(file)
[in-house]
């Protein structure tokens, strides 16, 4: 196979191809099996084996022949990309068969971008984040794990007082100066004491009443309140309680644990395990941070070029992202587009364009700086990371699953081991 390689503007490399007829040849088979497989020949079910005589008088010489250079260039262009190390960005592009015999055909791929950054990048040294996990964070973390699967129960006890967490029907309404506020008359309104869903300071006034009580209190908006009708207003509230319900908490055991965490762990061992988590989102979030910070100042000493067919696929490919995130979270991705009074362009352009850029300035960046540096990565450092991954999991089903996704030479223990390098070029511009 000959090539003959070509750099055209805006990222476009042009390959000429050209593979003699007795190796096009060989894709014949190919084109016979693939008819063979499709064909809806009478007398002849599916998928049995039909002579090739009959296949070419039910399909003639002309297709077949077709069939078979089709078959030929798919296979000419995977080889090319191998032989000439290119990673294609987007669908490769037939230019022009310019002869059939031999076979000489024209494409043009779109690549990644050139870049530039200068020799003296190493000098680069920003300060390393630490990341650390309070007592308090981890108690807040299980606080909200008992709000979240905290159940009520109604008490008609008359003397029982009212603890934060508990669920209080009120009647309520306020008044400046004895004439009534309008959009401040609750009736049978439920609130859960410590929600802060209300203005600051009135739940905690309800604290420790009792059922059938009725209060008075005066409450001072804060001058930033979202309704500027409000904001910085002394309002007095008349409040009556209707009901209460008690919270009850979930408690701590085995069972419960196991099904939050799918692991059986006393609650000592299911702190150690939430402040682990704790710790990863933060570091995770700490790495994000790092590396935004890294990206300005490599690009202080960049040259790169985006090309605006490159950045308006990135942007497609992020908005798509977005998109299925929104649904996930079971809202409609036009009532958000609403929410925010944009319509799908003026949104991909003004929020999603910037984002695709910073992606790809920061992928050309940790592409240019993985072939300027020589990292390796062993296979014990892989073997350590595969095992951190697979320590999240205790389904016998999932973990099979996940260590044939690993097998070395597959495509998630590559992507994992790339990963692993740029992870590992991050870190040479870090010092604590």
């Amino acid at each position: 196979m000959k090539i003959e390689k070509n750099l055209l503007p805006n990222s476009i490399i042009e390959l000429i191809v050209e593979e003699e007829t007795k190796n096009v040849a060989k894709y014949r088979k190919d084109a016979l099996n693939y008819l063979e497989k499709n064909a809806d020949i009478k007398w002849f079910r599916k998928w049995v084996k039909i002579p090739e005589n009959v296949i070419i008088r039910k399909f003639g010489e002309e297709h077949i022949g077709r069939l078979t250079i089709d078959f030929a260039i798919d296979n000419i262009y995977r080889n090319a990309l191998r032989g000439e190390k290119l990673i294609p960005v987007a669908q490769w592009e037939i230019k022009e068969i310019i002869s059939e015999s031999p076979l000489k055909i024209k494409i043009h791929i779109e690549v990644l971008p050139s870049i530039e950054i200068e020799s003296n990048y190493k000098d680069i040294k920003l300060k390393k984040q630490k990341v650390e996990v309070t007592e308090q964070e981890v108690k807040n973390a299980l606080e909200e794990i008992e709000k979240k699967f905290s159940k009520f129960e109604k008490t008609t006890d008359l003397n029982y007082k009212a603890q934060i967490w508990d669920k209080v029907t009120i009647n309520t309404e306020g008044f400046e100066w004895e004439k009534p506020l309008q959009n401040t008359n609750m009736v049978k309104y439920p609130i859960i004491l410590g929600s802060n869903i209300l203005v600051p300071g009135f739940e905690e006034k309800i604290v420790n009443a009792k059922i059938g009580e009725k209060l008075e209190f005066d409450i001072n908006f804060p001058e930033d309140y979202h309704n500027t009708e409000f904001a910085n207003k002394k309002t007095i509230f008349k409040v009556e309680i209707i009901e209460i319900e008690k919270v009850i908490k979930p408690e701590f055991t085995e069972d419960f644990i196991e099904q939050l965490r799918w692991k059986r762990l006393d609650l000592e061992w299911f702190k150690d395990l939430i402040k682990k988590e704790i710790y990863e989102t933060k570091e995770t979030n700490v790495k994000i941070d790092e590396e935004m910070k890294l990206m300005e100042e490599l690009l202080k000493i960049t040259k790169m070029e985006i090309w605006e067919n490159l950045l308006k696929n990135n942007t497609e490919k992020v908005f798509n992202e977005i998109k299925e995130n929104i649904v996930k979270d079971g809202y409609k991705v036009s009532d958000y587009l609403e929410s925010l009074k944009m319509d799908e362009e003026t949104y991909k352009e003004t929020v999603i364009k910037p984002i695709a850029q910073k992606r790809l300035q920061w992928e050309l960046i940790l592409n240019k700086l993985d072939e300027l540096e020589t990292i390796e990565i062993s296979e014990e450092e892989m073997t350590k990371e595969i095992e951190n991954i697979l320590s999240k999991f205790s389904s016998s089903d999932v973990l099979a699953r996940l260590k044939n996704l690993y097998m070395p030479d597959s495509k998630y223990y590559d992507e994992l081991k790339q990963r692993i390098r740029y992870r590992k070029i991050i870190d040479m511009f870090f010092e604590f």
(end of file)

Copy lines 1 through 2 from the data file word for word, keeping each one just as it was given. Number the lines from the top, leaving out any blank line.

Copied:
[in-house]
């Protein structure tokens, strides 16, 4: 196979191809099996084996022949990309068969971008984040794990007082100066004491009443309140309680644990395990941070070029992202587009364009700086990371699953081991 390689503007490399007829040849088979497989020949079910005589008088010489250079260039262009190390960005592009015999055909791929950054990048040294996990964070973390699967129960006890967490029907309404506020008359309104869903300071006034009580209190908006009708207003509230319900908490055991965490762990061992988590989102979030910070100042000493067919696929490919995130979270991705009074362009352009850029300035960046540096990565450092991954999991089903996704030479223990390098070029511009 000959090539003959070509750099055209805006990222476009042009390959000429050209593979003699007795190796096009060989894709014949190919084109016979693939008819063979499709064909809806009478007398002849599916998928049995039909002579090739009959296949070419039910399909003639002309297709077949077709069939078979089709078959030929798919296979000419995977080889090319191998032989000439290119990673294609987007669908490769037939230019022009310019002869059939031999076979000489024209494409043009779109690549990644050139870049530039200068020799003296190493000098680069920003300060390393630490990341650390309070007592308090981890108690807040299980606080909200008992709000979240905290159940009520109604008490008609008359003397029982009212603890934060508990669920209080009120009647309520306020008044400046004895004439009534309008959009401040609750009736049978439920609130859960410590929600802060209300203005600051009135739940905690309800604290420790009792059922059938009725209060008075005066409450001072804060001058930033979202309704500027409000904001910085002394309002007095008349409040009556209707009901209460008690919270009850979930408690701590085995069972419960196991099904939050799918692991059986006393609650000592299911702190150690939430402040682990704790710790990863933060570091995770700490790495994000790092590396935004890294990206300005490599690009202080960049040259790169985006090309605006490159950045308006990135942007497609992020908005798509977005998109299925929104649904996930079971809202409609036009009532958000609403929410925010944009319509799908003026949104991909003004929020999603910037984002695709910073992606790809920061992928050309940790592409240019993985072939300027020589990292390796062993296979014990892989073997350590595969095992951190697979320590999240205790389904016998999932973990099979996940260590044939690993097998070395597959495509998630590559992507994992790339990963692993740029992870590992991050870190040479870090010092604590």